Naomi Osaka Isn’t Japanese Enough To Light The Olympic Flame, According To This White Journo

More classy journalism from 'The Australian' today.

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Yesterday, journalist Will Swanton wrote an article for The Australian discussing whether or not tennis player Naomi Osaka is Japanese enough to light the Olympic flame.

A four-time Grand Slam-winning athlete, Naomi Osaka lit the Olympic cauldron during the Tokyo 2020 Olympics’ opening ceremony. Osaka is representing Japan in tennis, after playing under the Japanese flag in professional tennis tournaments for several years. Osaka is a Japanese citizen, born in Japan, to a Japanese mother and Haitian father.

But none of this appears to be enough for The Australian. Swanton begins his article with a tribute to the athlete and Hiroshima survivor who last lit the torch at the 1964 games, Yoshinari Sakai. “The Tokyo Olympic committee got it exactly right with Sakai, but they got it wrong with Naomi Osaka” wrote Swanton.

Swanton wrote that Osaka is a “bit of a blow-in”, citing that she has flown into Tokyo from Florida for the Games. While he claims, “this yarn isn’t a criticism of Osaka” the article is overflowing with xenophobic and nationalist rhetoric that mixed and multinational people like Osaka often experience.

Citing Osaka’s move to the US from Japan at the age of 3 as evidence for her lack of connection to her home country, Swanton writes, “Osaka has been there ever since. If these were State of Origin eligibility rules, she’d be wearing a US jersey”.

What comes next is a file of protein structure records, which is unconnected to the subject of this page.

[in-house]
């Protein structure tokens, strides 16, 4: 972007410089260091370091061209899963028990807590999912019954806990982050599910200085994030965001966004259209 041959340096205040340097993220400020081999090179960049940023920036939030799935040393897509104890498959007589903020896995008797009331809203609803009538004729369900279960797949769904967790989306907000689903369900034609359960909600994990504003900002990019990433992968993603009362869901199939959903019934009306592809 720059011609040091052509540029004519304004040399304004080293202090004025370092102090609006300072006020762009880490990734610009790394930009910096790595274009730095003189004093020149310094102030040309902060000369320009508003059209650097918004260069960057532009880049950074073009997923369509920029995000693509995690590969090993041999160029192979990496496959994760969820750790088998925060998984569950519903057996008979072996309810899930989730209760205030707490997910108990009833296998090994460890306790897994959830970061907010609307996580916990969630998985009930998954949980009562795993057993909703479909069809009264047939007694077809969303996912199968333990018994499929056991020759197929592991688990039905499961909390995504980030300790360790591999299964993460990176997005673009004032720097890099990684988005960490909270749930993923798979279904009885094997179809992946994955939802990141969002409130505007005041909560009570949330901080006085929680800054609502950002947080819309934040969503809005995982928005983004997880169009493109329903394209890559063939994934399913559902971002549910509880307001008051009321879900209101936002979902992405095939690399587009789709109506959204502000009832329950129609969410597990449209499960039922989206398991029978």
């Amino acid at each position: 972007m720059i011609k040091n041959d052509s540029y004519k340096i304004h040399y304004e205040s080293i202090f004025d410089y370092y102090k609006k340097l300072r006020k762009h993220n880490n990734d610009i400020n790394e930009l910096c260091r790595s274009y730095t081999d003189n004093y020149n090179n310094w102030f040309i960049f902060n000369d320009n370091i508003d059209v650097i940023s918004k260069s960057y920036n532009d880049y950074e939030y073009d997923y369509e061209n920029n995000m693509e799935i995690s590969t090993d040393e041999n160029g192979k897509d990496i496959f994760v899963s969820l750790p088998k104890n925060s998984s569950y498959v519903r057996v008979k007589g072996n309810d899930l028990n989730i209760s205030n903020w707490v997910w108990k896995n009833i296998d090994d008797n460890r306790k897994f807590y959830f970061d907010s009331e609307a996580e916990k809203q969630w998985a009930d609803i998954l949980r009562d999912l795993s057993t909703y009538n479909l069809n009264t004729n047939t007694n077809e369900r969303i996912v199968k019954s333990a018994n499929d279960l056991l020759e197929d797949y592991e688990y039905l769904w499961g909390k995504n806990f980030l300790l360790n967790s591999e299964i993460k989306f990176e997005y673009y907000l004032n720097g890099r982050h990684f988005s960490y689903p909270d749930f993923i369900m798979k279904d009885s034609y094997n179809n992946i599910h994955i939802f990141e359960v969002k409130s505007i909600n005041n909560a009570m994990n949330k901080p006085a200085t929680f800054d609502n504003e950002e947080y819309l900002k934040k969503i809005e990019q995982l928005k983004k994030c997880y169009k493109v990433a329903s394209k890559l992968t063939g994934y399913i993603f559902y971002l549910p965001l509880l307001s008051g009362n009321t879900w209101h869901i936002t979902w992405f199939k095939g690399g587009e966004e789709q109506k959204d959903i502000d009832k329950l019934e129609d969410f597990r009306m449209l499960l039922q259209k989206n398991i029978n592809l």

The journalist also offers up Osaka’s dual citizenship as evidence for why she shouldn’t have been permitted to light the flame. “Perhaps she feels Japanese down to her bootstraps, but she carries dual passports,” he wrote.

Towards the end of the piece, Swanton offers an alternative to Osaka for lighting the torch, writing, “The flame would have been better lit by Sadaharu Oh. The most revered athlete in Japan, a baseballer with a world record of 868 home runs.”

Oh is an interesting alternative for Swanton to suggest, as the athlete is also a mixed Japanese athlete — his father was Chinese — who holds dual citizenship with Taiwan and Japan.

Swanton even goes so far as to imply that Japan, as a nation, doesn’t support Osaka, concluding his article by quoting a Japan Times headline that asked, “How Japanese is Naomi Osaka?”. Swanton doesn’t seem to realise the article attached to that headline is one that argues for Osaka’s Japanese identity.

The Japan Times article concludes that Osaka represents the multicultural reality and future of Japan. As the article’s author Kuni Miyake writes “we will have millions of people like Osaka who will enrich and evolve the Japanese nation. Let them play their role in our community”.

Swanton’s attitude is a common one here in Australia, and hardly unexpected in a country infamous for its White Australia policy. And with classy articles like these in circulation, it’s no wonder Osaka doesn’t like talking to the press.

Naomi Osaka won her first Olympic match against Chinese player, Zheng Saisai.

(Image: Getty Images/Laurence Griffiths)